The European Commission today unveils the ‘Fit for 55’ legislative package after the approval, in April, of the European Climate Law – which enshrines in European legislation the objective of achieving climate neutrality by 2050 and a cut in gas emissions with the effect of greenhouse of at least 55% by 2030.
The package of 13 legislative proposals includes new policies and regulations, covering areas such as renewable energy, energy efficiency, construction, land use and emissions trading systems.
The package is expected to contain revisions to existing laws (such as amendments to the energy taxation directive and regulation for CO2 emissions for vehicles) and proposed new legislation. Is that make the directive legally binding to achieve 32.5% energy savings by 2030.
These are some of the measures that may be announced today, according to the EU Observer:
- Make charging electric vehicles and refueling hydrogen for heavy vehicles as easy as refueling a traditional fuel vehicle – EU set target of one million charging points for electric vehicles by 2025 and three million by 2030;
- Tougher CO2 limits for cars and vans in the EU and ban on new petrol and diesel vehicles from 2035;
- Introduction of a tax on fossil fuels used by the aviation industry – such as kerosene, oil and diesel – which will progressively increase over a period of ten years;
- Airlines will have to stock up on a mix of fuels when taking off from European airports, which will include, from 2025, a 2% share of sustainable aviation fuels, which will rise to 63% by 2050 .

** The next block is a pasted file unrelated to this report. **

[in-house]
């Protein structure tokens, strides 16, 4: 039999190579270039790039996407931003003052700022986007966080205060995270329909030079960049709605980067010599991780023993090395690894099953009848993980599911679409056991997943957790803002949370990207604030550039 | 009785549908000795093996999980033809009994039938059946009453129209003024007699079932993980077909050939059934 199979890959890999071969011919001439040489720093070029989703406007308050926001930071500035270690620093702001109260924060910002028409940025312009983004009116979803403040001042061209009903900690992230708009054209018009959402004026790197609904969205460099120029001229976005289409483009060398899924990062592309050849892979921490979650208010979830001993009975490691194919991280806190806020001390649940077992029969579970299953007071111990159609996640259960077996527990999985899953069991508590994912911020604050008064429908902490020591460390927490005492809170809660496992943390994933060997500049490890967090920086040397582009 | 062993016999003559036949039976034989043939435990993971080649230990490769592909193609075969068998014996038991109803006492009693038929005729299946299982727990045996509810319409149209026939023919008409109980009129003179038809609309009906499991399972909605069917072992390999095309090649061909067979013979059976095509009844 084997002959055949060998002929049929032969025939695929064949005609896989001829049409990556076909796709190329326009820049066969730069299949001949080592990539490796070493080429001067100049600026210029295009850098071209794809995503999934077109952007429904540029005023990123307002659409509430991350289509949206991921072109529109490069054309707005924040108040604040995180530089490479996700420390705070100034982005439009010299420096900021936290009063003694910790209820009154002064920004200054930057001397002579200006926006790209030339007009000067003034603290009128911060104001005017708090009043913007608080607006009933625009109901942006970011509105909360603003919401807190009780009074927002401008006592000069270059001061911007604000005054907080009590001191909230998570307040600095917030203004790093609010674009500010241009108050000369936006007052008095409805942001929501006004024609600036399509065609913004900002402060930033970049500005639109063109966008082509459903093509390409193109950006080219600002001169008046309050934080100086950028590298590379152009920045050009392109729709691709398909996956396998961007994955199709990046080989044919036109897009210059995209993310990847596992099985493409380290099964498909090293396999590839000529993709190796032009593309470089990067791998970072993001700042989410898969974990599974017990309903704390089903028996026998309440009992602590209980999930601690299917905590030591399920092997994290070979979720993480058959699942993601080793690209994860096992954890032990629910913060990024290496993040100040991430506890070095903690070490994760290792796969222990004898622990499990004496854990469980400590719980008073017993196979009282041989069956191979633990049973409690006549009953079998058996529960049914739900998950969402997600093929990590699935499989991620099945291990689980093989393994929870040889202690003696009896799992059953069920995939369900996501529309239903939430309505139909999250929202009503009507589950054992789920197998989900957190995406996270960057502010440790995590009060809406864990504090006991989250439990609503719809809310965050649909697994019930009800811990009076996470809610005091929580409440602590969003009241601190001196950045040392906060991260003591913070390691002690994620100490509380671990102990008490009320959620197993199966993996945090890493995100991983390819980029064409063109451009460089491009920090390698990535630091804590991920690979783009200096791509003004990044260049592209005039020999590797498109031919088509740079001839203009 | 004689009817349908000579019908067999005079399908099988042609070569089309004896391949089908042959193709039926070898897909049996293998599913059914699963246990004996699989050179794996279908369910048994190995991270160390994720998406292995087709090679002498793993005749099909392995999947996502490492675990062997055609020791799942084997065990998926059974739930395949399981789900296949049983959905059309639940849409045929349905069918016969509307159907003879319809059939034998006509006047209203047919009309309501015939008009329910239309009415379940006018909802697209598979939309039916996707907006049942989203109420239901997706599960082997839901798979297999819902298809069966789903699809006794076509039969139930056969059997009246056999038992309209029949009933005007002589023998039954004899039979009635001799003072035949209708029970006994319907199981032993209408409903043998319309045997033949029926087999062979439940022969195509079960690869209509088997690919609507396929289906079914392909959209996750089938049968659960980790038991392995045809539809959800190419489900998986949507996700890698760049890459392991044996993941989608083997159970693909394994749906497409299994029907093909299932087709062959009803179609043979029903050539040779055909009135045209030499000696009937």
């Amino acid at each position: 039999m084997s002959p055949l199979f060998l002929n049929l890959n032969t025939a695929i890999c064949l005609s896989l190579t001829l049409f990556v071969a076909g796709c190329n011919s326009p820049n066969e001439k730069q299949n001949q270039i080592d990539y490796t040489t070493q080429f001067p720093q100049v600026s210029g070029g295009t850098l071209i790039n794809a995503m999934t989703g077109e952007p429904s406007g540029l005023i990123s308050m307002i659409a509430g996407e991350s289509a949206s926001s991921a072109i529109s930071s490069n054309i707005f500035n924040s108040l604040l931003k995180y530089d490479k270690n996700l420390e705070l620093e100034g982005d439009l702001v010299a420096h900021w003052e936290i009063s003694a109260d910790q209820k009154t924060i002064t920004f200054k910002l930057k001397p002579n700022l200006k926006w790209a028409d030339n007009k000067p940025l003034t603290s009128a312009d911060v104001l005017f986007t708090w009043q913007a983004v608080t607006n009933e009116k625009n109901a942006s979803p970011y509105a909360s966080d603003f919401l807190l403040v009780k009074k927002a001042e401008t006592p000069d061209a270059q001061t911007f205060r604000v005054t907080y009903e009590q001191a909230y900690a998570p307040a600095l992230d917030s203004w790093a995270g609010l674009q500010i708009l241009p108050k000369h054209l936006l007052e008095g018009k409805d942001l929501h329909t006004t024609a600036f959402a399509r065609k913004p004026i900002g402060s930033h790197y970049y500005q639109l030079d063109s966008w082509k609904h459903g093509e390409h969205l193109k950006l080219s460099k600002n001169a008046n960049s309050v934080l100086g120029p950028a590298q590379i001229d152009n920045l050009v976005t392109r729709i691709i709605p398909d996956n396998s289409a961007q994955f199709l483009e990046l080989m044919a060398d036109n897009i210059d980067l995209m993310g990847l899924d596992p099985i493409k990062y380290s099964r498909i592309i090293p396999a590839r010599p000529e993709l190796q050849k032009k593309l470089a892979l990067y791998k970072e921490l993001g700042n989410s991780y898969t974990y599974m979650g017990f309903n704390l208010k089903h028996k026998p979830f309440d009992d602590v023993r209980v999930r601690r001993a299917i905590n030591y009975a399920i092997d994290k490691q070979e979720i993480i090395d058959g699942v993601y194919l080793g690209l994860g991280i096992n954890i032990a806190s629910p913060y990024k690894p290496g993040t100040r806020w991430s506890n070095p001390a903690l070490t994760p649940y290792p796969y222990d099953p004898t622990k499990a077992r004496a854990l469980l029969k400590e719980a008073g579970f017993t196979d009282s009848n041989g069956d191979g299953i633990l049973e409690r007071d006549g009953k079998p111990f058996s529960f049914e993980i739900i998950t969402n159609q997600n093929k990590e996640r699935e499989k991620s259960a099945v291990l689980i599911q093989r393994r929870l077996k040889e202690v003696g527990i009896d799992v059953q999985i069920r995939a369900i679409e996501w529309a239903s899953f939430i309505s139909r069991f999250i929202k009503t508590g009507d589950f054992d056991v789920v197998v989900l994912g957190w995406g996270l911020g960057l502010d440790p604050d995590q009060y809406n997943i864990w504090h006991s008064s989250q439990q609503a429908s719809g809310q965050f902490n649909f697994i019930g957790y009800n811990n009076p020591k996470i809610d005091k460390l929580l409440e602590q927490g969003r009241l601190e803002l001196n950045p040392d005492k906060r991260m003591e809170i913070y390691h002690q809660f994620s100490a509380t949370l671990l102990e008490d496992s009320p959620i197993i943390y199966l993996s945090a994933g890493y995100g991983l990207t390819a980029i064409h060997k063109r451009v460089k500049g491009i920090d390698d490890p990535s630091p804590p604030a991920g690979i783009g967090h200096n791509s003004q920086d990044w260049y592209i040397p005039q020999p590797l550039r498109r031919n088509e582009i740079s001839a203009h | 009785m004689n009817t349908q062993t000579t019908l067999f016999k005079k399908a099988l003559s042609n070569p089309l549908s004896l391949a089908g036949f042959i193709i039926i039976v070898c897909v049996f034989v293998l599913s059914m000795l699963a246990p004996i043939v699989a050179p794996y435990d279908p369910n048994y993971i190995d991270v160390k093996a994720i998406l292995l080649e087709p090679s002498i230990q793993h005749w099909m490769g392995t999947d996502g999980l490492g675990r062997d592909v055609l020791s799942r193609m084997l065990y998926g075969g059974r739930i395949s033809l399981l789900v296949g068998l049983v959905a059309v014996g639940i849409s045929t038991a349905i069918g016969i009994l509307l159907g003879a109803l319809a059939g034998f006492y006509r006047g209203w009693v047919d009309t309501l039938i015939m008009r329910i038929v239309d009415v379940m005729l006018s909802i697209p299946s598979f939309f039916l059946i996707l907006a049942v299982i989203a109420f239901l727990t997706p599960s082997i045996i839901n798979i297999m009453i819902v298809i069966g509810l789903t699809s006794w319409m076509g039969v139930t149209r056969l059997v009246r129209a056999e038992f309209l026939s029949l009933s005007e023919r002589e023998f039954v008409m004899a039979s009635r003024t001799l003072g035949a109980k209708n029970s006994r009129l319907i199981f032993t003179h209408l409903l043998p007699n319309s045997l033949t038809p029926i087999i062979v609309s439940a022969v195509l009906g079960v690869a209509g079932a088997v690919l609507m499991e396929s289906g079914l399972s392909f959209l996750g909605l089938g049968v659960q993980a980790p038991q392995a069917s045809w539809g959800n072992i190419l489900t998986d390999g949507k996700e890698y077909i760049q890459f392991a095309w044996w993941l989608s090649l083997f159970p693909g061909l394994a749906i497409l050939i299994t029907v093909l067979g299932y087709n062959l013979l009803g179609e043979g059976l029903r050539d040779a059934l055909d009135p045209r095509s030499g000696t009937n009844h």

- The exemption from taxes on aviation fuel (kerosene) is also expected to end, while green fuels will benefit from tax reductions;
- For maritime transport, the new legislative proposal is expected to introduce “greenhouse gas intensity targets”;
- The EU is expected to raise its current energy efficiency target of saving 32.5% energy by 2030 and make it legally binding;
- Brussels to strengthen the “sustainability criteria” used to determine whether certain forest biomass can be considered renewable, with a commitment to protect the EU’s old-growth forests;
- The EU must also present the forestry strategy, which aims to plant three billion trees by 2030;
- Brussels to propose a new separate emissions trading system for the construction and road transport sectors;
- Brussels wants to further prevent companies from transferring production to countries outside the EU with less stringent environmental rules, preventing the phenomenon of ‘carbon leakage’;
- A Border Carbon Emission Adjustment Mechanism could be proposed, which has raised concerns in both the United States and China, who fear a protectionist measure, and which aims to ensure that European companies are not competitively harmed by the new environmental standards that will come into force in the community space.
After the presentation of the package in question, the set of 13 legislative proposals will pass to the European Parliament and the Council of the EU, which represents all the Member States, which will enter into interinstitutional negotiations to approve the set of measures, a process it is anticipated that it will take several months.